Monday, March 3, 2014
Death by the Book by Julianna Dearing Ends 3/9
There is something fascinating about hatpins. Of course, they are no longer a wardrobe essential, but from the middle ages through the early part of the twentieth century, hatpins were both a necessity and a fashion statement.
They were originally used to hold veils and wimples in place. They were handmade, a slow and laborious process that was unable to keep up with demand, so England eventually began importing them from France. In America in 1832, a machine was invented to manufacture hatpins, making them much more plentiful and affordable. When, in the 1880s, hats became more popular than bonnets and famous women like Lillian Russell and Lilly Langtree wore enormous hats without strings, the hatpin market boomed. In England, sales of hatpins were eventually restricted to only two days in January each year, and all year long women would save their "pin money" to buy them.
As most items of fashion do, the hatpin became more elaborate over time. By 1910, hatpins had grown from eight inches to ten or twelve inches in length and laws were passed requiring that the pin ends be covered to prevent accidental injuries. Though a poor woman probably had to settle for a simple black or white bead on the end of her hatpin, the wealthy sported pins made of precious metals with blown glass, rhinestones or even gemstones in abundance, pins designed by some of the great artists of their day such as Tiffany and Gebelein. Some elaborate hatpins even contained a small mirror and a powderpuff for the lady's convenience.
By World War I, the availability of precious metals was shrinking and hats got smaller and the day of the hatpin was ending. By World War II, with the entry of so many women into the workforce, their day was over. Now few women wear hats with any regularity, but hatpins are still items of beauty and elegant design sought after by many collectors. There are even hatpin societies who discuss the history, design and preservation of these antiques.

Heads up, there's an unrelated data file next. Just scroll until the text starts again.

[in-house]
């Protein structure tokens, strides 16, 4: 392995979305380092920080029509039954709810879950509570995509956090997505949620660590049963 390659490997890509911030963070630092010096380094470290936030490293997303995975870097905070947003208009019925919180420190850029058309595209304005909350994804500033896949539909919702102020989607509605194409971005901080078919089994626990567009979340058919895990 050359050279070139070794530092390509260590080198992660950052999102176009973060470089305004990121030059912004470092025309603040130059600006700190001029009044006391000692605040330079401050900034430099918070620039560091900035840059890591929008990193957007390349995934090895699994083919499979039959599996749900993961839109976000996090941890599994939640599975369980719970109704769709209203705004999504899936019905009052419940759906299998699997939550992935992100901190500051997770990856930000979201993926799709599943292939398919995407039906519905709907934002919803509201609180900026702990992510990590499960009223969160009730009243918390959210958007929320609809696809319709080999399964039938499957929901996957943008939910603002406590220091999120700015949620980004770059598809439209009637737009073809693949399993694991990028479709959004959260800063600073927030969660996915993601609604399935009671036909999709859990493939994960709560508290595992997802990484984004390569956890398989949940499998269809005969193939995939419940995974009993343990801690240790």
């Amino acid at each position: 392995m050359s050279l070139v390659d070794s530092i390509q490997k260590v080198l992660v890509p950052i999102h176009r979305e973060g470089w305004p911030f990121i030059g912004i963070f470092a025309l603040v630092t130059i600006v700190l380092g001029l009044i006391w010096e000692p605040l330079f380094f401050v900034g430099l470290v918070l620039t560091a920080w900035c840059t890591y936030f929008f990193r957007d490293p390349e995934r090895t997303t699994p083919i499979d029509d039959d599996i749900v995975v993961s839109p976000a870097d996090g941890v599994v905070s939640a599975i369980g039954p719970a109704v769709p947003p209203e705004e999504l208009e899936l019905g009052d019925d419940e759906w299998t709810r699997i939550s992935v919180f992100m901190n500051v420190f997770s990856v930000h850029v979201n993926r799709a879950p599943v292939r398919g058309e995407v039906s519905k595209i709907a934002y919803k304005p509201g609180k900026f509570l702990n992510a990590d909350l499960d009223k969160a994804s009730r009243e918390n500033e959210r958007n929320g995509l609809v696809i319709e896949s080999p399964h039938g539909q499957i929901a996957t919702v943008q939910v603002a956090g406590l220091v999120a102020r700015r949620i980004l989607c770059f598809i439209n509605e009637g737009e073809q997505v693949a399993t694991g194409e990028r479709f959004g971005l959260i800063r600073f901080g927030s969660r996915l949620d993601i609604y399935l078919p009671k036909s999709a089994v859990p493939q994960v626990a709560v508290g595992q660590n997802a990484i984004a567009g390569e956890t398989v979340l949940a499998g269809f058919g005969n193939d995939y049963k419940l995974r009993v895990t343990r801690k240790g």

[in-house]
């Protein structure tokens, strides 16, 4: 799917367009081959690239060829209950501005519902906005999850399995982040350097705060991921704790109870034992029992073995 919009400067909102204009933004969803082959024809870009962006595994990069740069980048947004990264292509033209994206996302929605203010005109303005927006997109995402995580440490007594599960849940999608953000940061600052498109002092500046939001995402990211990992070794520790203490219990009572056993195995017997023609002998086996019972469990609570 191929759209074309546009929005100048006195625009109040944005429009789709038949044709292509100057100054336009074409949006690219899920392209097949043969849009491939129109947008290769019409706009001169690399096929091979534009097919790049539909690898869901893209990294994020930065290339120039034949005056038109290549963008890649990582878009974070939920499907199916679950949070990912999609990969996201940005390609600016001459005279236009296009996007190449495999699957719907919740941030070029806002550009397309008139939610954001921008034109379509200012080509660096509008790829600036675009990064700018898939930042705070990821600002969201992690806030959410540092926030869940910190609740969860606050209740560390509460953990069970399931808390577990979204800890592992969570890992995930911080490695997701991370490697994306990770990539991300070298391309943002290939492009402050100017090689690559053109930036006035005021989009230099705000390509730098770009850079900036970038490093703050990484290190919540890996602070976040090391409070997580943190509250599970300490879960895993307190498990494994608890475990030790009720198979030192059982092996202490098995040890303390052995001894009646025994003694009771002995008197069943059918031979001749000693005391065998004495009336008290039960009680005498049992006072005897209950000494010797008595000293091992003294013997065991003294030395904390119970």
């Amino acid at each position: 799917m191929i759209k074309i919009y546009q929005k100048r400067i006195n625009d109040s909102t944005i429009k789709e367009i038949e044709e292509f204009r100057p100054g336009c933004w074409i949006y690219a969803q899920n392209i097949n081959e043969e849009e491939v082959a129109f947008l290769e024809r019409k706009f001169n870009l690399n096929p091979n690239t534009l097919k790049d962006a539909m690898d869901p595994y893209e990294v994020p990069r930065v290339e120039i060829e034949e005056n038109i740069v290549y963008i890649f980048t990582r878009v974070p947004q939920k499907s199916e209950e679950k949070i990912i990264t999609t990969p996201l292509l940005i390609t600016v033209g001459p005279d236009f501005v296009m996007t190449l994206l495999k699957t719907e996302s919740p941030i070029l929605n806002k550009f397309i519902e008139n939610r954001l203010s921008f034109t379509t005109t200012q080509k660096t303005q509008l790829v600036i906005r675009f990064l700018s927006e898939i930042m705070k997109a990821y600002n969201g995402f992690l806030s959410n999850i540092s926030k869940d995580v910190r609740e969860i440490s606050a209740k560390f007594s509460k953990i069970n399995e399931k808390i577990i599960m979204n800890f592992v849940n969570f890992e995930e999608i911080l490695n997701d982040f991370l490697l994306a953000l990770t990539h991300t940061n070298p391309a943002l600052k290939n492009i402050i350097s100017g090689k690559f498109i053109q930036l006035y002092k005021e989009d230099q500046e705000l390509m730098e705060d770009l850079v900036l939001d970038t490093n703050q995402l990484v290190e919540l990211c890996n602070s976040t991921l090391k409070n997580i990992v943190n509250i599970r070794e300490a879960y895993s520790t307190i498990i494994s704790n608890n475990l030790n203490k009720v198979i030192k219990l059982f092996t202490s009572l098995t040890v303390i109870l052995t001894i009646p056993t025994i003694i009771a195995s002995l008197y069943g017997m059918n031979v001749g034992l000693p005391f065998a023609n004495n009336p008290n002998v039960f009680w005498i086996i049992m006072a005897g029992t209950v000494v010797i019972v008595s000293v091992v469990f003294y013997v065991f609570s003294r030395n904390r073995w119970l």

So, as a mystery writer, why am I telling you about hatpins?
Death by the Book is the second of my Drew Farthering mystery series. The series is set in Hampshire, England in the 1930s and is in the tradition of Agatha Christie and other writers from the
In Death by the Book, Drew and Madeline have to track down a killer who leaves cryptic clues attached to the victims' bodies by . . . antique hatpins. So, yes, hatpins have always fascinated me, but probably not for the right reasons. They are definitely beautiful and elegant. But being some sort of gewgaw attached to eight to twelve inches of sharply pointed metal, they are also lethal weapons. A curious blend of art and menace that's perfect for a mystery novel.
JULIANNA DEERING has always been an avid reader and a lover of storytelling, whether on the page, the screen or the stage. This, along with her keen interest in history and her Christian faith, shows in her tales of love, forgiveness and triumph over adversity. A fifth-generation Texan, she makes her home north of Dallas with three spoiled cats and, when not writing, spends her free time quilting, cross stitching and watching NHL hockey. Her new series of Drew Farthering mysteries set in 1930s England debuted with Rules of Murder (Bethany House, 2013) and is followed by Death by the Book and Murder at the Mikado (Bethany House, 2014). Also, as DeAnna Julie Dodson, she has written a trilogy of medieval romances (In Honor Bound, By Love Redeemed and To Grace Surrendered) and four contemporary mysteries for the Annie's Attic series. She is represented by Wendy Lawton of the Books & Such Literary Agency (www.booksandsuch.biz).
www.deannajuliedodson.com https://twitter.com/deannajuldodson https://www.facebook.com/AuthorJuliannaDeering
Picture from Wikicommons